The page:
Friday 18 January 2019

Pat Stacey: The Simpsons is so out of touch it's actually sad

The character of Apu in The Simpsons
The character of Apu in The Simpsons

Pat Stacey

Plenty of different commentators have used plenty of different words to describe the latest episode of The Simpsons, which features a belated response to the controversy over its Indian character Apu Nahasapeemapetilon.

It’s been called disappointing, insulting, lame, lukewarm, flippant, toothless, cynical, frustrating and tone-deaf. Pick any of those you like, because they’re all bang on the money.

On the off-chance you’re not familiar with the full story — although if you’ve picked up a newspaper or been online since Sunday, when the episode went out in the US, it’s been virtually impossible to avoid — it goes like this:

Late last year, Indian-American stand-up comic Hari Kondabolu made a documentary film called The Problem with Apu, in which he explores the troublesome nature of the character.

He talks about how, when he was a kid, the owner of Springfield’s germ-infested Kwik-E-Mart was the only Indian immigrant character on American television. Apu, with his exaggerated accent and “funny” voice (courtesy of a white actor, Hank Azaria) was used by white kids as a tool to mock and bully him. Kondabolu interviews other Indian-Americans who had the same experience.

Read more: Here's how The Simpsons responded to the Apu controversy 

Kondabolu’s documentary, which I’ve seen, is not some dry, humourless polemic. It’s funny, insightful and thought-provoking. Nor is it an attack on The Simpsons.

Kondabolu has always loved the show (still does, in fact), yet he’s always been troubled by the Abu stereotype (“a white person’s perception of an Indian character”) and uses his misgivings as a doorway to a wider discussion of the representation of Asian-Americans on screen.

The documentary’s release last December sparked a welcome debate in America, but it’s taken The Simpsons five months to respond. The episode, called ‘No Good Read Goes Unpunished’, is on Sky 1 tomorrow night (but let’s not pretend plenty of people haven’t already seen it online).

Marge is delighted to find a second-hand copy of a beloved childhood book called The Princess in the Garden. But when she starts reading it to Lisa, she realises it’s full of ancient racial stereotypes.

Marge edits out or rewrites all the offensive parts so that the heroine becomes “a cisgender girl” who fights for “horse gender and net neutrality”. Lisa is unimpressed by the sanitised version. “Well, what am I supposed to do?” asks Marge.

Lisa then breaks the fourth wall and robotically intones: “It’s hard to say. Something that started decades ago, and was applauded and inoffensive, is now politically incorrect. What can you do?”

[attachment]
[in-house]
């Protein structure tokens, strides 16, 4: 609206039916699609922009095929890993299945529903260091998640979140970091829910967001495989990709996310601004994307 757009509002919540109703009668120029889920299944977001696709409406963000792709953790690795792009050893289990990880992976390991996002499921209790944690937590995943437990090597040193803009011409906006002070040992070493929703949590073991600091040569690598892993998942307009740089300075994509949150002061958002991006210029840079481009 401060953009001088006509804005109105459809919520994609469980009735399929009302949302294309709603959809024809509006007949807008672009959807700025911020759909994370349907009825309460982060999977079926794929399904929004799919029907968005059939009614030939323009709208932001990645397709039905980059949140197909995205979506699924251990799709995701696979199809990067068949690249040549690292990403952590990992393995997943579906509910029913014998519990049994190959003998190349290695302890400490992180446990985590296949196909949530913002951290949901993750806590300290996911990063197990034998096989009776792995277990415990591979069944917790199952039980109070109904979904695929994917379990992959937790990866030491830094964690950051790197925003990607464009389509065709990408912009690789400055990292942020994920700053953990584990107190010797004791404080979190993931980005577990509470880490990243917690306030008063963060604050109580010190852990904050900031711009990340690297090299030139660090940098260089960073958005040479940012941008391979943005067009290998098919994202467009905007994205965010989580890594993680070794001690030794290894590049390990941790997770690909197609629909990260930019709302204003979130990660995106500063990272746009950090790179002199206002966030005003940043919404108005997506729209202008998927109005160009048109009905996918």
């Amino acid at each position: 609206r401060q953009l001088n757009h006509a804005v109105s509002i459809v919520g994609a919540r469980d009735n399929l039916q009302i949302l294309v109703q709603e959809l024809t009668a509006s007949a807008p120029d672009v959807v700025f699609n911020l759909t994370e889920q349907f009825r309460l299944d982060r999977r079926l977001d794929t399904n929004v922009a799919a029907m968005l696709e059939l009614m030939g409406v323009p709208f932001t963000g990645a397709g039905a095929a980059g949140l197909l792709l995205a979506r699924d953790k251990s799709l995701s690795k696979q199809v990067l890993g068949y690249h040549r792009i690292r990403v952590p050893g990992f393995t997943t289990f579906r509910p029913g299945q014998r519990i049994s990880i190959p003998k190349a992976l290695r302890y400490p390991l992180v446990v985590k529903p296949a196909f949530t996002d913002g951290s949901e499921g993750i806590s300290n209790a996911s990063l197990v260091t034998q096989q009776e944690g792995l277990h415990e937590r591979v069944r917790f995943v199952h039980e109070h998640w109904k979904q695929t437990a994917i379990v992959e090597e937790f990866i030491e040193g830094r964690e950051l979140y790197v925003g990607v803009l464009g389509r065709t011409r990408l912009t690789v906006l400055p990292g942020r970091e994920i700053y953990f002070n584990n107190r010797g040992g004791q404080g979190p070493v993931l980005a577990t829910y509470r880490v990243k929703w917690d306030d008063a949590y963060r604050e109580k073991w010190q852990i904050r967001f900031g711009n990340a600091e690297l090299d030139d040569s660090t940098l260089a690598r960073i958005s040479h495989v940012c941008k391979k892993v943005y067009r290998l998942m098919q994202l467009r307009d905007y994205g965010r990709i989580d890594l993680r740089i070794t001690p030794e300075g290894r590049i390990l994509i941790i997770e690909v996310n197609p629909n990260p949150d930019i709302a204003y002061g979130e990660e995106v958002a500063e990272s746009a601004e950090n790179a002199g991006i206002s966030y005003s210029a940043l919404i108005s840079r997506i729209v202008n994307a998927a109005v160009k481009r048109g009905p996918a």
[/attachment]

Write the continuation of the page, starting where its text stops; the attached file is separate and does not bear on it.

Cut to Lisa’s bedside locker, where sits a photograph of Apu, bearing Bart Simpson’s famous catchphrase: “Don’t have a cow!”

“Some things will be dealt with at a later date,” says Marge flatly, and Lisa adds: “If at all.”

And that’s it. That’s all, folks. It’s a strangely sour, dismissive, even faintly contemptuous response. The message seems to be: look, the show has always been politically incorrect about everyone, so what’s your problem with Apu? Get over it!

The trouble with this is that a) political incorrectness is not what Kondabolu was criticising anyway, and b) Apu is the only recurring character (he’s appeared in roughly one-third of the episodes) who’s presented as a racial and cultural stereotype.

There are several recurring African-American characters in The Simpsons, including Dr Hibbert and Homer’s workmate Carl. Would the writers dare to create a black character who fits the appalling racist stereotype that once prevailed in large parts of America?

You can be damn sure they wouldn’t. The show would be off the air in a heartbeat. So why should it be okay to do it to the show’s sole Indian character?

If I had to pick a single word to describe the episode (which, by the way, is a woefully weak one anyway), it would be “sad”: sad that what used to be the smartest, sharpest, funniest show on television is so far behind the curve, so spectacularly out of touch, that its makers don’t even seem to realise there’s a problem, let alone how to tackle it.

Maybe this is what happens when you stay on TV for 30 years, long after inspiration has dried up.



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